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dc.contributor.advisorSkorupski, John
dc.contributor.advisorBroadie, Sarah
dc.contributor.authorHurtig, Kent
dc.coverage.spatial296 p.en_US
dc.description.abstractCan we ever be fully practically justified in acting contrary to moral demands? My contention is that the answer is 'no'. I argue that by adopting a 'buck-passing' account of wrongness we can provide a philosophically satisfying answer to the familiar 'why should I be moral?'. In working my way toward the buck-passing account of wrongness, I outline (and, to some degree, defend) the metaethical and 'metanormative' assumptions on which my theory stands. I also consider and reject the 'internalist' (or as it can also be described, the neo-Humean) answer to 'why should I be moral?'. The account I end up with is decidedly non-consequentialist and it is consistent with common-sense morality. It also provides a way of showing why moral considerations (in competition with non-moral considerations) are overridingly normative in a way that is consistent with our best current understanding of what practical reason requires of us.en_US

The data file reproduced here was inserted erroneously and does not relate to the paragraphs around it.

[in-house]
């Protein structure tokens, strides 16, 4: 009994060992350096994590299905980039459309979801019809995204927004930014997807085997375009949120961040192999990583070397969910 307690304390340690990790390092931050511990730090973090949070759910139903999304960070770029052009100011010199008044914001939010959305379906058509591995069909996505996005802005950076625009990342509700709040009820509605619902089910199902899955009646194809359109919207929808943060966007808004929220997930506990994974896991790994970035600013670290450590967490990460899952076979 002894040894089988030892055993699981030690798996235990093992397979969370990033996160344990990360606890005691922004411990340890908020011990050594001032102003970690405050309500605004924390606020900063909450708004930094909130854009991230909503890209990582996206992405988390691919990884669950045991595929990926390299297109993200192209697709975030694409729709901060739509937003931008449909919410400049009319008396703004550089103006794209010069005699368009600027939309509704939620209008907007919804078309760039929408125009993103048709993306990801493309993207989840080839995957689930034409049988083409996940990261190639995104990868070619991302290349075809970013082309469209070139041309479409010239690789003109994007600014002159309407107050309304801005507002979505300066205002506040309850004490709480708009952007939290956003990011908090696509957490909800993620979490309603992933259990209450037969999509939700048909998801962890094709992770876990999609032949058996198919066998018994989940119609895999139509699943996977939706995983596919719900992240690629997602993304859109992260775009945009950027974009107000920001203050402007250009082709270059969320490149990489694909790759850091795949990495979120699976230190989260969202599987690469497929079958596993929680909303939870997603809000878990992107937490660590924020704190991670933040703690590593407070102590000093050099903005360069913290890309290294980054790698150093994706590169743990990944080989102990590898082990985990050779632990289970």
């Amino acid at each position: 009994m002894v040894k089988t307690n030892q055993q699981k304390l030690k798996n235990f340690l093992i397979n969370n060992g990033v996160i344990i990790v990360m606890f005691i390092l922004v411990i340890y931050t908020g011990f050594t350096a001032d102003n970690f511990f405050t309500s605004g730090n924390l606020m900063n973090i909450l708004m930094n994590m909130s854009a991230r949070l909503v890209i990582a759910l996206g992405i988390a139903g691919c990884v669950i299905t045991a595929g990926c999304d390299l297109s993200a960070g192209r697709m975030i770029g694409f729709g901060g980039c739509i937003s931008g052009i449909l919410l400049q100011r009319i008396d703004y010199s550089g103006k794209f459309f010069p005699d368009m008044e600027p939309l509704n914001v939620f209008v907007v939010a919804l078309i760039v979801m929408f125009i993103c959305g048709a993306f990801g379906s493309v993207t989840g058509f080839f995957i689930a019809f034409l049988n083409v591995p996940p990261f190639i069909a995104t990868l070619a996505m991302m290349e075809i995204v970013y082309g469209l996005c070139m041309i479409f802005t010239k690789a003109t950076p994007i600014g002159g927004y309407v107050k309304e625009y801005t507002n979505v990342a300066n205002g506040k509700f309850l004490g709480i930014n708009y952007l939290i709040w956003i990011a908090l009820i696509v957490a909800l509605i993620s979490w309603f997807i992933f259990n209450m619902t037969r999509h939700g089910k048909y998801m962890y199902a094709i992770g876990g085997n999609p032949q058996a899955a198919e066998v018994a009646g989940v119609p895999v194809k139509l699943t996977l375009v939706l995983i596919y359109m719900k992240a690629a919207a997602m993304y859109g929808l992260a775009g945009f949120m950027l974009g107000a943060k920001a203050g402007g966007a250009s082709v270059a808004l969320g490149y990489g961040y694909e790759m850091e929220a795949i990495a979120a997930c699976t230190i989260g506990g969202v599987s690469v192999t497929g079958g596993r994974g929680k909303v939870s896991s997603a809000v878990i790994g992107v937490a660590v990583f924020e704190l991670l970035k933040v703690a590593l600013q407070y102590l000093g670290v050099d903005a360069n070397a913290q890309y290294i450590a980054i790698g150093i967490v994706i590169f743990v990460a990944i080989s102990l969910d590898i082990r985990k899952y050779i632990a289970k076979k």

dc.publisherUniversity of St Andrews
dc.titleWhy should I be moral? : toward a defence of the categoricity and normative authority of moral considerationsen_US
dc.type.qualificationnamePhD Doctor of Philosophyen_US
dc.publisher.institutionThe University of St Andrewsen_US

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